Nothing Is Left To Tell


The island isn’t far from the coast and as we approach, I hear hammering and see people working. The landscape is not as dramatic as I thought — there are no ancient rock formations — but it looks vaguely famil- iar from Tarkovsky’s The Sacrifice which was filmed on Gotland and probably from some Bergman movies I’ve seen. There are very few trees on the island and it feels like a giant field, the size of about four soccer fields. I walk in the direction of the builders.

They are working on a structure that looks something like a piece of playground equipment, or pieces of playground equipment attached to each other to create a larger construction. There is a swing set and a seesaw. One young man sits lounging on a swing. I count six others hammering or sawing on various other constructions that look like they will be attached to the main structure. For the most part they are young people: I’d guess between 22 and 35. They notice my presence and a few people nod their heads in acknowledgement, but no one comes over. I don’t know whether or not I can ask for Almborg. As a non-builder I suppose there is nothing that says I can’t speak, but if the participants haven’t heard spoken language for a long time, I don’t want to impose. I err on the side of caution and remain quiet, looking around to see if I can find Almborg. One of the builders points down towards the beach and I see that a few people are swimming about 200 metres away. I walk over to them, and a man with a camera spots me and walks over. He greets me with a handshake and an awkward smile and I assume this is Almborg. He makes a gesture that I interpret to mean something like, ‘Welcome, make yourself at home.’ He points at my bag and then points in the direction of what looks like a campsite. I nod, smile, do a little bow to say ‘Thanks’, and walk over to the campsite to leave my bag.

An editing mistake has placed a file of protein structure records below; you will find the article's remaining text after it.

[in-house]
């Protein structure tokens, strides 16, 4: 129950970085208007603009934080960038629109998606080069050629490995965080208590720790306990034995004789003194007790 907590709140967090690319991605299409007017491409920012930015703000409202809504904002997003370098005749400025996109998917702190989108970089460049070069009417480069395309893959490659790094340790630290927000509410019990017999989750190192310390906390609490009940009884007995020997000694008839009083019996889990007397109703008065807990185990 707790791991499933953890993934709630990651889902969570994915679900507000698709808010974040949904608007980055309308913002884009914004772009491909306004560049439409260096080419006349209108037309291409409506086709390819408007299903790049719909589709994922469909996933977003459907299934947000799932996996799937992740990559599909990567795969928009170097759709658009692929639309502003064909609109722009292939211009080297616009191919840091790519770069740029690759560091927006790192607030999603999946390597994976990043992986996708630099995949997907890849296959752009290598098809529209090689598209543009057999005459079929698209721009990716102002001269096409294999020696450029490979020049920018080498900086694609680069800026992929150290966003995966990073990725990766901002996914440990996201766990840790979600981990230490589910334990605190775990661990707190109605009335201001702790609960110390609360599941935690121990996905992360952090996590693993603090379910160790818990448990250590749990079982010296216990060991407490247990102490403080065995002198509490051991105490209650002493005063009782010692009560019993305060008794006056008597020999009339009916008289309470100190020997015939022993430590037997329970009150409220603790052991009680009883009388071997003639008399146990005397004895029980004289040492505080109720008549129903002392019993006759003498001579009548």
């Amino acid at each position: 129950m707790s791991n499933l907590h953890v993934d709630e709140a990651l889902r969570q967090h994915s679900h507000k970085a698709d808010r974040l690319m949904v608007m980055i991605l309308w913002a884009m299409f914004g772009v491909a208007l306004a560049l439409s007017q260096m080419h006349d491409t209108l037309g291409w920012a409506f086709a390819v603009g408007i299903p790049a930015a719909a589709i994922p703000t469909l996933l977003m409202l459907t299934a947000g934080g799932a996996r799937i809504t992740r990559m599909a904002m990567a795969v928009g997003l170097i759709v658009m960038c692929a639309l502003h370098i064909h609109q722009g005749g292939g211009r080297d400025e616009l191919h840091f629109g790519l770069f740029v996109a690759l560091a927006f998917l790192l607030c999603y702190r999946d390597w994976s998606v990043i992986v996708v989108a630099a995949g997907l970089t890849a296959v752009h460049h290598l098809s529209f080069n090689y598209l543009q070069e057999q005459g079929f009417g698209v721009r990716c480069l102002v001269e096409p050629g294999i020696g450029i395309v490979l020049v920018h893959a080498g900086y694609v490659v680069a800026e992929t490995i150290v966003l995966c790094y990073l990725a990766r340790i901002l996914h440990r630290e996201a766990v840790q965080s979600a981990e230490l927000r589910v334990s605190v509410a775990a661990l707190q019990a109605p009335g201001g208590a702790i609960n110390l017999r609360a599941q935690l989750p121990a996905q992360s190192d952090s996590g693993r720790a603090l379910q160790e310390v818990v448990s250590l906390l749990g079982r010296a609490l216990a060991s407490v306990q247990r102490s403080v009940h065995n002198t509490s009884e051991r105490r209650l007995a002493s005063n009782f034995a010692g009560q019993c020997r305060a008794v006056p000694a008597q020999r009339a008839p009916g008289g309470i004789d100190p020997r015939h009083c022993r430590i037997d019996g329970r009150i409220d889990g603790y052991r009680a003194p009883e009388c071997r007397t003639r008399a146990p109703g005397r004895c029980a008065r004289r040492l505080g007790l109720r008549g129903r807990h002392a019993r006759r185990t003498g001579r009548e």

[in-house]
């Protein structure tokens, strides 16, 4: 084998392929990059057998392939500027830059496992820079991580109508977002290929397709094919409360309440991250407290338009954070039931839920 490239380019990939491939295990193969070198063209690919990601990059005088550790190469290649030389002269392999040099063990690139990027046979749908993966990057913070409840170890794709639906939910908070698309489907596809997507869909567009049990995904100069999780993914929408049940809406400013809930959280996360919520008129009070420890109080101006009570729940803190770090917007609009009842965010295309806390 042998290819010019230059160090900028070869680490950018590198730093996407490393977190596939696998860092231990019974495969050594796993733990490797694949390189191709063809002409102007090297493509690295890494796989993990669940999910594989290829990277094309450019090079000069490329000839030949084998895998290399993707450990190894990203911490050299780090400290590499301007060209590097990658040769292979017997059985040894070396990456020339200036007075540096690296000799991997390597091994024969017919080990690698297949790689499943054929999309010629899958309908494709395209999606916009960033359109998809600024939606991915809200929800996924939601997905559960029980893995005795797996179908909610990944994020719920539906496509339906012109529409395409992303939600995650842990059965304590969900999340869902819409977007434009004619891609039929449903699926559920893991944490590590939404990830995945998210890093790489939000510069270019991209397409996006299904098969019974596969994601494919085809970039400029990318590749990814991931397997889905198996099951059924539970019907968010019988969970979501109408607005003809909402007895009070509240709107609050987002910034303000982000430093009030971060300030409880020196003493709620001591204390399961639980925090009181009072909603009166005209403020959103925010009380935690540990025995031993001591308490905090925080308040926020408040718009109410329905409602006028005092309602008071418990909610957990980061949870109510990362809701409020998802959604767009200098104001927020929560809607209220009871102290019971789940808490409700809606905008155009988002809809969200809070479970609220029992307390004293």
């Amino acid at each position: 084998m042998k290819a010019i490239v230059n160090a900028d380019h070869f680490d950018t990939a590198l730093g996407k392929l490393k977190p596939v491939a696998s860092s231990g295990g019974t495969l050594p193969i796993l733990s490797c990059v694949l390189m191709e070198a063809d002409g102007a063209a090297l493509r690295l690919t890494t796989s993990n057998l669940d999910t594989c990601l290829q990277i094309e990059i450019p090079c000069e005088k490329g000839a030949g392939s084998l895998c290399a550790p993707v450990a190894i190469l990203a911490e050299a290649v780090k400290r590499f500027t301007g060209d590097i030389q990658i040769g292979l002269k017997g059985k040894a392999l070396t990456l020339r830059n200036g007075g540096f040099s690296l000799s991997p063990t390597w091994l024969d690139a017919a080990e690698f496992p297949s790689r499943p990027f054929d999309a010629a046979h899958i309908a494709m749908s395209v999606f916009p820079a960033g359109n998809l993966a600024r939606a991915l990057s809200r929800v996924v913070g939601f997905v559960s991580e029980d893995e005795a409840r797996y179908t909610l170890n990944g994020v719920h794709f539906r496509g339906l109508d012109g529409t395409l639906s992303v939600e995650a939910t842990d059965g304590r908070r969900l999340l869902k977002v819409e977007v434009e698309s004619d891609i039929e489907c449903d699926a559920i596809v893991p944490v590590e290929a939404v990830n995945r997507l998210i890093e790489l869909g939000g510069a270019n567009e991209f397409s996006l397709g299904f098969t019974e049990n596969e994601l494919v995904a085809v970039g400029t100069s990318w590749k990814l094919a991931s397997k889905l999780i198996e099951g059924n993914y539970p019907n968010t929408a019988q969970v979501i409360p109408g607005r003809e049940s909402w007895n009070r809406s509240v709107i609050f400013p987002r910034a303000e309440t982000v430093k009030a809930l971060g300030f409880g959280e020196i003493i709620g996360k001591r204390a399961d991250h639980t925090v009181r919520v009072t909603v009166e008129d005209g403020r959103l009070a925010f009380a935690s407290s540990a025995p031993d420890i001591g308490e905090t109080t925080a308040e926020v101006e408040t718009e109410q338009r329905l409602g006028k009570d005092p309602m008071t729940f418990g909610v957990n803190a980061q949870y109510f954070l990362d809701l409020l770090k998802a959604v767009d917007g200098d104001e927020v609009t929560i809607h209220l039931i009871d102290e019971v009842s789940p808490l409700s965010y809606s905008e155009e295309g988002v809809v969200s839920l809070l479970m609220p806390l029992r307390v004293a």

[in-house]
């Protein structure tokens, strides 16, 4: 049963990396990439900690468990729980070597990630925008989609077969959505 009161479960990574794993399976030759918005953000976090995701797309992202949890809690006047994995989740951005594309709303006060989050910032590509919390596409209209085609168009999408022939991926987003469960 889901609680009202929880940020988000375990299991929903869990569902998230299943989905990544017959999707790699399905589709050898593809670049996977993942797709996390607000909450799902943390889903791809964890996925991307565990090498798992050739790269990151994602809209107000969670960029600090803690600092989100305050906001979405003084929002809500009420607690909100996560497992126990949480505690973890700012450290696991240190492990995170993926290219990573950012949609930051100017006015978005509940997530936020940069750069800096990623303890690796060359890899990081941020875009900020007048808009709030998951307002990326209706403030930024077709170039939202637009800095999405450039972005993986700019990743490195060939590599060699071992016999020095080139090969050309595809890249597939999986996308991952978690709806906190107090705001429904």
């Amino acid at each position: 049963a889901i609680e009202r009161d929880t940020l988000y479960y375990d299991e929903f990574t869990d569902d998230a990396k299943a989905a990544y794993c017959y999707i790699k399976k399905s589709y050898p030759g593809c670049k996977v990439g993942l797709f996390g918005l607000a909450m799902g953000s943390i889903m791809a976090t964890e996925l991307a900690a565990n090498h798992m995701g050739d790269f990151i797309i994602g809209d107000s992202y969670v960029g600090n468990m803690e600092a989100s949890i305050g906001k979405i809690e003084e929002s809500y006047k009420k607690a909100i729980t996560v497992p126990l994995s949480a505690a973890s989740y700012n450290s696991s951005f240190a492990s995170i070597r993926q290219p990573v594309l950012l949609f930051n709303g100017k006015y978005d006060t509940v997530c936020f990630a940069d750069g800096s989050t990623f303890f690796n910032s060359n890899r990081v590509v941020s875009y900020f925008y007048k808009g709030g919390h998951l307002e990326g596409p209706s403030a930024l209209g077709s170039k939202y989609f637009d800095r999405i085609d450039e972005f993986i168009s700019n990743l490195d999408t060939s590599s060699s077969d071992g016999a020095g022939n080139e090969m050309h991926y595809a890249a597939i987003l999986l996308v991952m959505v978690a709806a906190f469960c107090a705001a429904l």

At the campsite there are two large tents, and I drop my bag down outside one of them. I look around and see the remnants of the night before: a pit filled with campfire ash, some empty beer cans, plastic cups that look like they contained wine, cigarette butts. I also see what resembles homemade musical instruments. There is something that looks kind of like a guitar and a pair of makeshift drums. I wonder if singing is allowed as I take a blanket out of my bag and walk back to the construction site. I sit on the blanket in the grass and observe the builders. The first thing I think of is Cistercian and Carthusian monks, who not only spend their lives in silence, but also emphasize manual labour and construction in their activities. None of these monks actually take a vow of silence, and discussion and conversation is permitted under certain circumstances, such as functional communication for teaching or work; what is disallowed is leisurely chatting. Such behaviour, such strict observance of a rule, is usually associated with asceticism. The austerity is based on a notion that there is a level of spiritual or religious happiness far superior to any happiness one can find through indulgence. I wonder if the builders are feeling something like this, or if they constantly feel as though they are refraining from something vital by not being able to use language. I wonder if they feel as though their silence is bringing them to a higher spiritual plane, whatever that might mean.

I am curious how it works with the food: Is all of the food brought by the fisherman? How is it coordinated? Just as I start thinking about food, it appears to be lunchtime. No one makes an official sign or signal, but everyone seems to notice when two persons starts cooking. They heat up the cooking pan over the fire and make falafel balls from a packaged powder.

Film: Extract from 30 min film
Text: Extract from book

Installation view Konsthall C 2012 here
More Installation views: here and here